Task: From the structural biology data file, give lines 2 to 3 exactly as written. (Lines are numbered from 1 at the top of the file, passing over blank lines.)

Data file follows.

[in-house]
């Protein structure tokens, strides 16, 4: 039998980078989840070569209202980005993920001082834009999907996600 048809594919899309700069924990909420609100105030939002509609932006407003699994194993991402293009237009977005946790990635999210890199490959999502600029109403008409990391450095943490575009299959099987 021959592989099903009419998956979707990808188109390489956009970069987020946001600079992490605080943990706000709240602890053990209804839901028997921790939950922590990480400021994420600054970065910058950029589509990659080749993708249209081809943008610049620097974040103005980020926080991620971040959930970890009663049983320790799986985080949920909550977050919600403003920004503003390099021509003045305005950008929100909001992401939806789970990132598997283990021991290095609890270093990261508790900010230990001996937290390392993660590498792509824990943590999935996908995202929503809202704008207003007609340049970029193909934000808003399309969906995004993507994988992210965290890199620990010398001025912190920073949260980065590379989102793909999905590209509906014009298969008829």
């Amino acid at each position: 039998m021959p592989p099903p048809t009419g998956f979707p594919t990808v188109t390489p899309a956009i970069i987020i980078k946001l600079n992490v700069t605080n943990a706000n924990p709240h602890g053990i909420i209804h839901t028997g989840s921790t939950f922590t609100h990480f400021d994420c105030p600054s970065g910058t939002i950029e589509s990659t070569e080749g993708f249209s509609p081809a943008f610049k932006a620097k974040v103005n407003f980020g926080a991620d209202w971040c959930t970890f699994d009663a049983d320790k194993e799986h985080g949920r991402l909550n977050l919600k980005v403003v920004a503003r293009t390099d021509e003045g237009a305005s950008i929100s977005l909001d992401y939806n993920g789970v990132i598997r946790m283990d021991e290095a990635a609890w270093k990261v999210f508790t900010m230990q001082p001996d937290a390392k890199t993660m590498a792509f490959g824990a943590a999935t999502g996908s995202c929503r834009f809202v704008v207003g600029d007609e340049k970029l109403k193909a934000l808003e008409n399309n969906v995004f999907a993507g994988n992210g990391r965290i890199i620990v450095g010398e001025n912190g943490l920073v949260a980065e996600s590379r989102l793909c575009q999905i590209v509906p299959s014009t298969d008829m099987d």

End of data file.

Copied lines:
């Protein structure tokens, strides 16, 4: 039998980078989840070569209202980005993920001082834009999907996600 048809594919899309700069924990909420609100105030939002509609932006407003699994194993991402293009237009977005946790990635999210890199490959999502600029109403008409990391450095943490575009299959099987 021959592989099903009419998956979707990808188109390489956009970069987020946001600079992490605080943990706000709240602890053990209804839901028997921790939950922590990480400021994420600054970065910058950029589509990659080749993708249209081809943008610049620097974040103005980020926080991620971040959930970890009663049983320790799986985080949920909550977050919600403003920004503003390099021509003045305005950008929100909001992401939806789970990132598997283990021991290095609890270093990261508790900010230990001996937290390392993660590498792509824990943590999935996908995202929503809202704008207003007609340049970029193909934000808003399309969906995004993507994988992210965290890199620990010398001025912190920073949260980065590379989102793909999905590209509906014009298969008829």
């Amino acid at each position: 039998m021959p592989p099903p048809t009419g998956f979707p594919t990808v188109t390489p899309a956009i970069i987020i980078k946001l600079n992490v700069t605080n943990a706000n924990p709240h602890g053990i909420i209804h839901t028997g989840s921790t939950f922590t609100h990480f400021d994420c105030p600054s970065g910058t939002i950029e589509s990659t070569e080749g993708f249209s509609p081809a943008f610049k932006a620097k974040v103005n407003f980020g926080a991620d209202w971040c959930t970890f699994d009663a049983d320790k194993e799986h985080g949920r991402l909550n977050l919600k980005v403003v920004a503003r293009t390099d021509e003045g237009a305005s950008i929100s977005l909001d992401y939806n993920g789970v990132i598997r946790m283990d021991e290095a990635a609890w270093k990261v999210f508790t900010m230990q001082p001996d937290a390392k890199t993660m590498a792509f490959g824990a943590a999935t999502g996908s995202c929503r834009f809202v704008v207003g600029d007609e340049k970029l109403k193909a934000l808003e008409n399309n969906v995004f999907a993507g994988n992210g990391r965290i890199i620990v450095g010398e001025n912190g943490l920073v949260a980065e996600s590379r989102l793909c575009q999905i590209v509906p299959s014009t298969d008829m099987d």